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Manzar Ashtari, PhD

Diffusion Tensor Image Analyses and Brain Morphometry Center

34th & Civic Center Boulevard
Seashore 115
Philadelphia, PA 19104

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I am the director of the Diffusion Tensor Image Analyses and Brain Morphometry Center in the Department of Radiology of the Children's Hospital of Philadelphia. I have worked on numerous projects involving the human brain for the past 20 years. My initial fascination with the brain stemmed from my doctoral dissertation at the Massachusetts Institute of Technology (MIT), which involved the treatment of glioblastoma brain tumors using a reactor beam. Over the years I have developed comprehensive neuroimaging skills in areas such as functional magnetic resonance imaging (fMRI), perfusion, spectroscopy and diffusion tensor imaging (DTI).

Recently, my research method has increasingly involved the new and revolutionary technique of DTI and tractography. DTI is a powerful tool, which has added a new dimension to the art of imaging in both the clinical and research fields. I began using DTI in 2001. Since then, I’ve led the image acquisition and data post-processing and analyses of multiple projects such as Children with Early Onset of Schizophrenia, Attention Deficit Hyperactivity Disorder (ADHD) and Autism.

DTI is primarily used for white matter assessment; however, I have recently used this powerful tool to evaluate gray matter changes in a group of children with Asperger’s syndrome. My study showed enlargement of gray matter in individuals with autism in the area of the brain related to social processing and learning by observation. Individuals with autism spectrum disorder (ASD) have difficulty relating to others and typically fail to show the responses necessary for interpersonal communication. There is evidence that lack of imitation in autism arises, in part, from dysfunction of their brain’s mirror neuron system (MNS). The MNS contains networks of brain cells that are active when a person performs an action as well as when a person observes another individual make a similar action. My plan at the Center for Autism Research is to investigate MNS dysfunction in autism spectrum disorders by performing MRI and MEG. Study findings may help understand the brain areas and mechanisms that clinicians attempt to modify in intervention programs that improve imitation functions in affected children.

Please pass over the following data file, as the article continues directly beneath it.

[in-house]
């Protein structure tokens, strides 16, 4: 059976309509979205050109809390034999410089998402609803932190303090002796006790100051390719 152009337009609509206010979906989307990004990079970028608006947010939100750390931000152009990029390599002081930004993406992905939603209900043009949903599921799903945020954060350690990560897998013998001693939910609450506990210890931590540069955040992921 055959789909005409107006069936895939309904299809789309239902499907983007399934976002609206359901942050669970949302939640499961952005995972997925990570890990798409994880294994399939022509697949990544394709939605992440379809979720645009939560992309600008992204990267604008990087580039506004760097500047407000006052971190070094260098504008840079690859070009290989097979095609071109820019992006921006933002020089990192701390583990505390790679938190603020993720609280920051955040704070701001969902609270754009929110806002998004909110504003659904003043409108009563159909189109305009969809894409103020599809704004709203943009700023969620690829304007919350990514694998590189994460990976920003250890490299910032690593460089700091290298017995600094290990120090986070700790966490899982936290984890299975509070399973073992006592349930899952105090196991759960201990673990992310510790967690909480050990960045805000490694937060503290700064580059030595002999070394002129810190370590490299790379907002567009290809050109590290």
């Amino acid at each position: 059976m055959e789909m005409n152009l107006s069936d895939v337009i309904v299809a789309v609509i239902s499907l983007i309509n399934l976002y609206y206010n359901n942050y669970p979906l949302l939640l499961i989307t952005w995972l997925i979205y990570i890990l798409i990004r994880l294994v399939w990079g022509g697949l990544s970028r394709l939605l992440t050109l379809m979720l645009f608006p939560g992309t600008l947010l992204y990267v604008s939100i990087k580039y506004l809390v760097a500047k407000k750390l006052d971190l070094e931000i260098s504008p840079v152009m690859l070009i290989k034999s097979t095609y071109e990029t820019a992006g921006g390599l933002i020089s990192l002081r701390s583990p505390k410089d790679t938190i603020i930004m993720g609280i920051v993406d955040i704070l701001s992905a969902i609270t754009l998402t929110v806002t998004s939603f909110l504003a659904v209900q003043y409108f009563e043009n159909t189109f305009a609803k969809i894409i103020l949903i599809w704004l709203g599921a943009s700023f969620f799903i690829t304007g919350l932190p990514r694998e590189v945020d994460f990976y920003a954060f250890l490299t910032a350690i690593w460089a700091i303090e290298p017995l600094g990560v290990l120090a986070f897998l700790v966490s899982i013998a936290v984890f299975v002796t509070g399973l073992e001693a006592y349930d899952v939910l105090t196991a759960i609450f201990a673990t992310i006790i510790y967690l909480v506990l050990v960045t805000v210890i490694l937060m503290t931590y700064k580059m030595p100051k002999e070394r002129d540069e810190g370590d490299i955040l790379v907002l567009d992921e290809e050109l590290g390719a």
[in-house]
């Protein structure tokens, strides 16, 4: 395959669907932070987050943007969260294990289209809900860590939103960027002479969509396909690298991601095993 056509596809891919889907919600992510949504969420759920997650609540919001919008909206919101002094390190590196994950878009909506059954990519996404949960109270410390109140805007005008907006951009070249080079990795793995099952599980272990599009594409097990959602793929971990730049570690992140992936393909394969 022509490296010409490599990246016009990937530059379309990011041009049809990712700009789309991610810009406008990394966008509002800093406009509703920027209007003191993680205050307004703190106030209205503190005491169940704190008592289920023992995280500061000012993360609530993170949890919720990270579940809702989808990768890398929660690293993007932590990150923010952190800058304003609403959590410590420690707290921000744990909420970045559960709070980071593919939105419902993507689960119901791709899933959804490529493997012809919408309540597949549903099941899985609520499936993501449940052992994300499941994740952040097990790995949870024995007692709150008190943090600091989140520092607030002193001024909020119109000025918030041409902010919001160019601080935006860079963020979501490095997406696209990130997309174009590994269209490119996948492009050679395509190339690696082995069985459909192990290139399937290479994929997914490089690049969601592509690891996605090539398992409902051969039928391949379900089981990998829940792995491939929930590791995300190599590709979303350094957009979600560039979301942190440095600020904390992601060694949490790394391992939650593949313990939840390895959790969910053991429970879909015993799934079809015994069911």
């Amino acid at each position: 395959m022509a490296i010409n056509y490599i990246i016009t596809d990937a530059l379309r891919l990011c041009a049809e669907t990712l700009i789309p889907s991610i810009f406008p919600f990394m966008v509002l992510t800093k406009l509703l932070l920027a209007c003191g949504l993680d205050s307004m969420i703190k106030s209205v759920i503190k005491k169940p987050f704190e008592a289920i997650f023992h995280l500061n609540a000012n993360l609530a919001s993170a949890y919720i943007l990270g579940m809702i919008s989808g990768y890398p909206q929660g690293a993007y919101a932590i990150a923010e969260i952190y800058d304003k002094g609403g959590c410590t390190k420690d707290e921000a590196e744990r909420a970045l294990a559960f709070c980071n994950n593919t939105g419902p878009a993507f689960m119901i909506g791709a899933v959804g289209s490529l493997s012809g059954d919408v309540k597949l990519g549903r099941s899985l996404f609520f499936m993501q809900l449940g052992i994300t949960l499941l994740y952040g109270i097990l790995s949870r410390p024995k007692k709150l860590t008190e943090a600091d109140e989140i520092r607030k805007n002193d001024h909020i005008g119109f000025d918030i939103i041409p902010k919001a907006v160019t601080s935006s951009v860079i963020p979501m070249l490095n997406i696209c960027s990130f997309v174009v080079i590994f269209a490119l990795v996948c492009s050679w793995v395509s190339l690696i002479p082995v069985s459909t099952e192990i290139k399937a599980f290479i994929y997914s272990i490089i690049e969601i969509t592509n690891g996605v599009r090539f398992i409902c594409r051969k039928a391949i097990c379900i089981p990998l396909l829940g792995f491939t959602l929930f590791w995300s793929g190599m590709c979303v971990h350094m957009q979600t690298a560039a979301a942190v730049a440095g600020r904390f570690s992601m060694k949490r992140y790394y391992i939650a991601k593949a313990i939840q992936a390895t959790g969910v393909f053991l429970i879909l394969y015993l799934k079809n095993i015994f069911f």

I joined the Radiology Department at Children’s Hospital of Philadelphia in 2007. Before that I was the director of the Functional MR Laboratory at the Long Island Jewish Hospital in New Hyde Park, NY and worked closely with the researchers at the Fay J. Lindner Center for Autism at North Shore-Long Island Jewish Health System in Bethpage, NY.

Sample of Significant Publications

Ashtari M, Cervellione KC, Hasan KM, McIlree C, Kester H, Ardekani BA, Roofeh D, Wu J, Szeszko PR, Kumra S. White Matter Development during Late Adolescence in Healthy Males: A Cross-Sectional Diffusion Tensor Imaging Study. Neuroimage. April 1, 2007. 35(2): 501-510.

Ashtari M, Cottone J, Ardekani BA, Cervellione K, Szeszko PR, Wu J, Chen S, Kumra S. Lower white matter integrity of the inferior longitudinal fasciculus is associated with visual hallucinations in adolescents with schizophrenia. Arch Gen Psychiatry. Nov 2007. 64(11): 1270-1280.

Ashtari M, Kumra S, Bhaskar S, Clarke T, Thaden E, Cervellione K, Rhinewine J, Kane J, Adesman A, Milanaik R, Maytal J, Diamond A, Szeszko P, Ardekani B. Attention-Deficit/Hyperactivity Disorder: A Preliminary Diffusion Tensor Imaging Study. Biol Psychiatry. 2005. 57(5): 448-55.

Kumra S, Ashtari M, Anderson B, Cervellione KL, Kan L. Ethical and practical considerations in the management of incidental findings in pediatric MRI studies. J Am Acad Child Adolesc Psychiatry. Aug 2006. 45(8): 1000-1006.

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